Synchrony is broadly important to population and community dynamics due to its ubiquity and implications for extinction dynamics, system stability, and species diversity. Investigations of synchrony in community ecology have tended to focus on covariance in the abundances of multiple species in a single location. Yet, the importance of regional environmental variation and spatial processes in community dynamics suggests that community properties, such as species richness, could fluctuate synchronously across patches in a metacommunity, in an analog of population spatial synchrony. Here, we test the prevalence of this phenomenon and the conditions under which it may occur using theoretical simulations and empirical data from 20 marine and terrestrial metacommunities. Additionally, given the importance of biodiversity for stability of ecosystem function, we posit that spatial synchrony in species richness is strongly related to stability. Our findings show that metacommunities often exhibit spatial synchrony in species richness. We also found that richness synchrony can be driven by environmental stochasticity and dispersal, two mechanisms of population spatial synchrony. Richness synchrony also depended on community structure, including species evenness and beta diversity. Strikingly, ecosystem stability was more strongly related to richness synchrony than to species richness itself, likely because richness synchrony integrates information about community processes and environmental forcing. Our study highlights a new approach for studying spatiotemporal community dynamics and emphasizes the spatial dimensions of community dynamics and stability.
This content will become publicly available on July 4, 2024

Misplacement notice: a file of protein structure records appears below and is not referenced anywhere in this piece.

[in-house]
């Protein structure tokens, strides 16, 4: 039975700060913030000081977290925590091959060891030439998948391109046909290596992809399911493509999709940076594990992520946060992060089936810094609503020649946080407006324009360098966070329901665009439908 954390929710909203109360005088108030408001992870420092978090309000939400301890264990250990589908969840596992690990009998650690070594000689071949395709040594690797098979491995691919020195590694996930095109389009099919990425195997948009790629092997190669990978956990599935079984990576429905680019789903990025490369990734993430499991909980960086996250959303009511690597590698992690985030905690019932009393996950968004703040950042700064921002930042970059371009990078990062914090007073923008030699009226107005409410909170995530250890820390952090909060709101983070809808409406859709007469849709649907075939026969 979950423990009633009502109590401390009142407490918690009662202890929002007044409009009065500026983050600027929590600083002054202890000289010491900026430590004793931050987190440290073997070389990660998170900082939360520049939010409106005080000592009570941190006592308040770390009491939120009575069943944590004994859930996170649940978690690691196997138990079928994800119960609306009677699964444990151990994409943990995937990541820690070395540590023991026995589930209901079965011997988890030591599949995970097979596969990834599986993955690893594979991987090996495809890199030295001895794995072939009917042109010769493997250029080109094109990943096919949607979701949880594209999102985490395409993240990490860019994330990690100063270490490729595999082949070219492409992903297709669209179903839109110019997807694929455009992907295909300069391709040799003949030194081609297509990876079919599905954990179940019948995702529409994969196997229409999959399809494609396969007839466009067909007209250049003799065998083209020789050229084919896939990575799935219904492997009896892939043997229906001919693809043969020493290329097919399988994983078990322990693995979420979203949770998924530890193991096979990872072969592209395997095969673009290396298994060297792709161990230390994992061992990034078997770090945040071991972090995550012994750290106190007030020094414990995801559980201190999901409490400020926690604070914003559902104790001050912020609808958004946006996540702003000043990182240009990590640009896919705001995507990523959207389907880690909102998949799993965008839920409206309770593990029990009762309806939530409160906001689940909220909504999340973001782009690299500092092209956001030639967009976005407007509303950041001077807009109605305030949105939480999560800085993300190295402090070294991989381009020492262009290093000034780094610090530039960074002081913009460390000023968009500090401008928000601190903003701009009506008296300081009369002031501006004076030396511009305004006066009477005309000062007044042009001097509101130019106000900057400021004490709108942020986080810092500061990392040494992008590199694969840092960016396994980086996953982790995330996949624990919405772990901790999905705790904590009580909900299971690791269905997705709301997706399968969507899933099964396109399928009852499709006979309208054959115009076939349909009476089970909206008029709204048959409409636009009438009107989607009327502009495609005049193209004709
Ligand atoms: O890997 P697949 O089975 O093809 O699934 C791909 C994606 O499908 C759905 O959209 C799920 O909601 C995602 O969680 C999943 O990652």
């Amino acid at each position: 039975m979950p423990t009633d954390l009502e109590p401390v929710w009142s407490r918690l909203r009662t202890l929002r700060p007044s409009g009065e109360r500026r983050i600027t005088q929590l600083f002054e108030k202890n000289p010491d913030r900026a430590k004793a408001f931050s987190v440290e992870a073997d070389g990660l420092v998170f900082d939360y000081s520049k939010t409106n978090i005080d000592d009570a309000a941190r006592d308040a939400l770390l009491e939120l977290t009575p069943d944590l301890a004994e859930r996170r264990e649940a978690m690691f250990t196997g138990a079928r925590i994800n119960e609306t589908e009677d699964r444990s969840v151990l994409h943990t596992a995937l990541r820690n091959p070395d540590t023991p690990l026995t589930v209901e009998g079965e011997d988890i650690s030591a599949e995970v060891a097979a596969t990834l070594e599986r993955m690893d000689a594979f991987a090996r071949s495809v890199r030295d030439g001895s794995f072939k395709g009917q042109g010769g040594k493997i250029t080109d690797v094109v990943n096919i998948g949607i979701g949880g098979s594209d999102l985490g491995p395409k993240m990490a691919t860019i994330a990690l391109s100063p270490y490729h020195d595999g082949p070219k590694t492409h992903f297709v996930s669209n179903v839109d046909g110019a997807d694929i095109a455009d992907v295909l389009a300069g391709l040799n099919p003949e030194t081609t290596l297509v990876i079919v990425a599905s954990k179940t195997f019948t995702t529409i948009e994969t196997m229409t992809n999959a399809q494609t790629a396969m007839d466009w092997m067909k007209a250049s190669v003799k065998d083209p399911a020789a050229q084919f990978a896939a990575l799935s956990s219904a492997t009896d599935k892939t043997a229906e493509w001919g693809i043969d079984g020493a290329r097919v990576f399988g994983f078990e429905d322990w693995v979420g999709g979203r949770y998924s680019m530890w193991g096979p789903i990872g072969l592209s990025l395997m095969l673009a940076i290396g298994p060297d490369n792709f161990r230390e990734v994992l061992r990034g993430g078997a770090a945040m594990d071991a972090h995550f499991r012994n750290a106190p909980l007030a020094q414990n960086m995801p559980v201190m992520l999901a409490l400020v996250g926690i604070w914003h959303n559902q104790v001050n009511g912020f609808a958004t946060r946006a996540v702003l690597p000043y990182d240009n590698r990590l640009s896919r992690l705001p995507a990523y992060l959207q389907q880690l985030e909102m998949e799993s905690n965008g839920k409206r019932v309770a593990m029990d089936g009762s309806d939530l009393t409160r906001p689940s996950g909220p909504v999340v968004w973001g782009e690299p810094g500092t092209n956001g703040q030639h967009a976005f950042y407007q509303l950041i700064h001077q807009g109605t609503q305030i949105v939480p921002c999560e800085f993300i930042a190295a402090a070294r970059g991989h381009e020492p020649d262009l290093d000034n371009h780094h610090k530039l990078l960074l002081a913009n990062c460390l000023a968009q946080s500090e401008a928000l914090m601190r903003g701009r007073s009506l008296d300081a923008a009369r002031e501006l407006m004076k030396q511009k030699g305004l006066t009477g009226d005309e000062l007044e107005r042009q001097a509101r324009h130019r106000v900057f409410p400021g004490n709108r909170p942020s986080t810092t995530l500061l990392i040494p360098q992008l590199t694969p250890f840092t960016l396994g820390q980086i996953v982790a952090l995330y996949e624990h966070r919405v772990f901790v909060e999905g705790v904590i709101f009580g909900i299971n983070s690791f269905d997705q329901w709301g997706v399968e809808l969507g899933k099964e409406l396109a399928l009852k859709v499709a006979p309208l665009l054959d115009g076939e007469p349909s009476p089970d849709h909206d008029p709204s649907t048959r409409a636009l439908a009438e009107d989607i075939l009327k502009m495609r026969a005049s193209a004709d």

The relationship between biodiversity and stability, or its inverse, temporal variability, is multidimensional and complex. Temporal variability in aggregate properties, like total biomass or abundance, is typically lower in communities with higher species diversity (i.e., the diversity–stability relationship [DSR]). At broader spatial extents, regional‐scale aggregate variability is also lower with higher regional diversity (in plant systems) and with lower spatial synchrony. However, focusing exclusively on aggregate properties of communities may overlook potentially destabilizing compositional shifts. It is not yet clear how diversity is related to different components of variability across spatial scales, nor whether regional DSRs emerge across a broad range of organisms and ecosystem types. To test these questions, we compiled a large collection of long‐term metacommunity data spanning a wide range of taxonomic groups (e.g., birds, fish, plants, invertebrates) and ecosystem types (e.g., deserts, forests, oceans). We applied a newly developed quantitative framework for jointly analyzing aggregate and compositional variability across scales. We quantified DSRs for composition and aggregate variability in local communities and metacommunities. At the local scale, more diverse communities were less variable, but this effect was stronger for aggregate than compositional properties. We found no stabilizing effect of γ‐diversity on metacommunity variability, but β‐diversity played a strong role in reducing compositional spatial synchrony, which reduced regional variability. Spatial synchrony differed among taxa, suggesting differences in stabilization by spatial processes. However, metacommunity variability was more strongly driven by local variability than by spatial synchrony. Across a broader range of taxa, our results suggest that high γ‐diversity does not consistently stabilize aggregate properties at regional scales without sufficient spatial β‐diversity to reduce spatial synchrony.more » « less